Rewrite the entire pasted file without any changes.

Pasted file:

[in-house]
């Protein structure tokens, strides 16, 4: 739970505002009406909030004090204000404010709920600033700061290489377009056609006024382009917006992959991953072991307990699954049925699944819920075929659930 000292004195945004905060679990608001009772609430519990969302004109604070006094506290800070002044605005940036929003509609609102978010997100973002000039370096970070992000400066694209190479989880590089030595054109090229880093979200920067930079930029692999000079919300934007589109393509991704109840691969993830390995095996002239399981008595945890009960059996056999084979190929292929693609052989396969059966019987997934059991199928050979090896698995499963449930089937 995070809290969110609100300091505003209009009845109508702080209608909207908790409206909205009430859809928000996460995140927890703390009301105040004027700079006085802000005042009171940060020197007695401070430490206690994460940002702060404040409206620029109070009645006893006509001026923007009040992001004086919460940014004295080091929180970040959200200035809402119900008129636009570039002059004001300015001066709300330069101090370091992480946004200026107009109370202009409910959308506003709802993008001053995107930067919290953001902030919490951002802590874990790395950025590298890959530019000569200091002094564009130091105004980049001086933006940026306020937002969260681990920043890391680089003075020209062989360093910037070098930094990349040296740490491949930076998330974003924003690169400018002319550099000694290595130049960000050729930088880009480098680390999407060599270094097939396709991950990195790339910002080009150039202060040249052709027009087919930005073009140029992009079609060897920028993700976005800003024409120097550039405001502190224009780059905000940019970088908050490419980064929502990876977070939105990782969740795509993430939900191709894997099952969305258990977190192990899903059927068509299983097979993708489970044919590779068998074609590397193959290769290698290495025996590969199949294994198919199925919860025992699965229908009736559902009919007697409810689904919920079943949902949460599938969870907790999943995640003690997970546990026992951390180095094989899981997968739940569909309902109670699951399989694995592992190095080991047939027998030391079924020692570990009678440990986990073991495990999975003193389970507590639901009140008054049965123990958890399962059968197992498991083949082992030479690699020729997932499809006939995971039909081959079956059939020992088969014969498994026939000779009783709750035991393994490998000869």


[in-house]
């Protein structure tokens, strides 16, 4: 739970505002009406909030004090204000404010709920600033700061290489377009056609006024382009917006992959991953072991307990699954049925699944819920075929659930 000292004195945004905060679990608001009772609430519990969302004109604070006094506290800070002044605005940036929003509609609102978010997100973002000039370096970070992000400066694209190479989880590089030595054109090229880093979200920067930079930029692999000079919300934007589109393509991704109840691969993830390995095996002239399981008595945890009960059996056999084979190929292929693609052989396969059966019987997934059991199928050979090896698995499963449930089937 995070809290969110609100300091505003209009009845109508702080209608909207908790409206909205009430859809928000996460995140927890703390009301105040004027700079006085802000005042009171940060020197007695401070430490206690994460940002702060404040409206620029109070009645006893006509001026923007009040992001004086919460940014004295080091929180970040959200200035809402119900008129636009570039002059004001300015001066709300330069101090370091992480946004200026107009109370202009409910959308506003709802993008001053995107930067919290953001902030919490951002802590874990790395950025590298890959530019000569200091002094564009130091105004980049001086933006940026306020937002969260681990920043890391680089003075020209062989360093910037070098930094990349040296740490491949930076998330974003924003690169400018002319550099000694290595130049960000050729930088880009480098680390999407060599270094097939396709991950990195790339910002080009150039202060040249052709027009087919930005073009140029992009079609060897920028993700976005800003024409120097550039405001502190224009780059905000940019970088908050490419980064929502990876977070939105990782969740795509993430939900191709894997099952969305258990977190192990899903059927068509299983097979993708489970044919590779068998074609590397193959290769290698290495025996590969199949294994198919199925919860025992699965229908009736559902009919007697409810689904919920079943949902949460599938969870907790999943995640003690997970546990026992951390180095094989899981997968739940569909309902109670699951399989694995592992190095080991047939027998030391079924020692570990009678440990986990073991495990999975003193389970507590639901009140008054049965123990958890399962059968197992498991083949082992030479690699020729997932499809006939995971039909081959079956059939020992088969014969498994026939000779009783709750035991393994490998000869």